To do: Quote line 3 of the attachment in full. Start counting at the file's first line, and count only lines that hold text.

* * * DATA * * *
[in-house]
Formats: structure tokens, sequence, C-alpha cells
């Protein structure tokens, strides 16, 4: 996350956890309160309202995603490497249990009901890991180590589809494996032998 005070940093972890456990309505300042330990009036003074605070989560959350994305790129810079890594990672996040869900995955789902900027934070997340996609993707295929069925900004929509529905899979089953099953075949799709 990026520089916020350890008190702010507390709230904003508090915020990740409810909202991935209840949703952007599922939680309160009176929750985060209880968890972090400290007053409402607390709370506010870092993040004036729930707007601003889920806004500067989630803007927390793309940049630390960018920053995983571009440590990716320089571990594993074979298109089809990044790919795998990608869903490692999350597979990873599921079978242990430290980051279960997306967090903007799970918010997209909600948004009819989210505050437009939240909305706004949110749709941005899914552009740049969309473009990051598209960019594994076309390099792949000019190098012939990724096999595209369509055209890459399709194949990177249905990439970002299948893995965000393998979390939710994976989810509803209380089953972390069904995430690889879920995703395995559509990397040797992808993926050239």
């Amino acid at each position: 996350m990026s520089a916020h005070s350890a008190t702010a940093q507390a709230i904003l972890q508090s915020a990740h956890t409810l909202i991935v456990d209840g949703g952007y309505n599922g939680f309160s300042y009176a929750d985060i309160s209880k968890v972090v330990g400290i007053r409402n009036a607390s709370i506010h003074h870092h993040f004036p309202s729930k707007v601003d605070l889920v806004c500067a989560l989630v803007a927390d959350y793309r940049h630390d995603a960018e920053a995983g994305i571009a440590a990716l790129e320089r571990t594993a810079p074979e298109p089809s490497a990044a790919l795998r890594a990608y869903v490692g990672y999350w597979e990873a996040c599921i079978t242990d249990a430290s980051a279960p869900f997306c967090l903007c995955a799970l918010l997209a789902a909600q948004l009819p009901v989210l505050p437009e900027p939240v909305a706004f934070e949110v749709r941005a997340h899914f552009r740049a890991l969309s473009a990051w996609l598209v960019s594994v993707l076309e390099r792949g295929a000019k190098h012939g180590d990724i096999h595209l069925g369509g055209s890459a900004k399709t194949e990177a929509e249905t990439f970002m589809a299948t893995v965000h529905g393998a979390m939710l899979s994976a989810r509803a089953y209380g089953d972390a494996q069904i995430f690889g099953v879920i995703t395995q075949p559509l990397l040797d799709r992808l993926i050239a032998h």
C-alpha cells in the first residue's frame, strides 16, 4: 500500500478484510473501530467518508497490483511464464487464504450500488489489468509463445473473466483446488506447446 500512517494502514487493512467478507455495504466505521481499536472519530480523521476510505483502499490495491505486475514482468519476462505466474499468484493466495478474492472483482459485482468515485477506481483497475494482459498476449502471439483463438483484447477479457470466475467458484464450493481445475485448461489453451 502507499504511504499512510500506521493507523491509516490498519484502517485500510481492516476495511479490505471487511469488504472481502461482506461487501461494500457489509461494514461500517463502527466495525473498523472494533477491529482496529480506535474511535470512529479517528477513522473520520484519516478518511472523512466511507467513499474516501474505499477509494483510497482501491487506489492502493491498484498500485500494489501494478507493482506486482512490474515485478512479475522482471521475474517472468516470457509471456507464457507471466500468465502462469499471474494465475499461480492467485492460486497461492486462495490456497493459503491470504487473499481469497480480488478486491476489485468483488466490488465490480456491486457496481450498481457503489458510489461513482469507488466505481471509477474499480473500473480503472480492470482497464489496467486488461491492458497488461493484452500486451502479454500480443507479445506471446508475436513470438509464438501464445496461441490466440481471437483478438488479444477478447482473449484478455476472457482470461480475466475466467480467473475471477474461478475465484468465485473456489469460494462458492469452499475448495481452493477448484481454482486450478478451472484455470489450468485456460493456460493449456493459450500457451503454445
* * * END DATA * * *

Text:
């Protein structure tokens, strides 16, 4: 996350956890309160309202995603490497249990009901890991180590589809494996032998 005070940093972890456990309505300042330990009036003074605070989560959350994305790129810079890594990672996040869900995955789902900027934070997340996609993707295929069925900004929509529905899979089953099953075949799709 990026520089916020350890008190702010507390709230904003508090915020990740409810909202991935209840949703952007599922939680309160009176929750985060209880968890972090400290007053409402607390709370506010870092993040004036729930707007601003889920806004500067989630803007927390793309940049630390960018920053995983571009440590990716320089571990594993074979298109089809990044790919795998990608869903490692999350597979990873599921079978242990430290980051279960997306967090903007799970918010997209909600948004009819989210505050437009939240909305706004949110749709941005899914552009740049969309473009990051598209960019594994076309390099792949000019190098012939990724096999595209369509055209890459399709194949990177249905990439970002299948893995965000393998979390939710994976989810509803209380089953972390069904995430690889879920995703395995559509990397040797992808993926050239």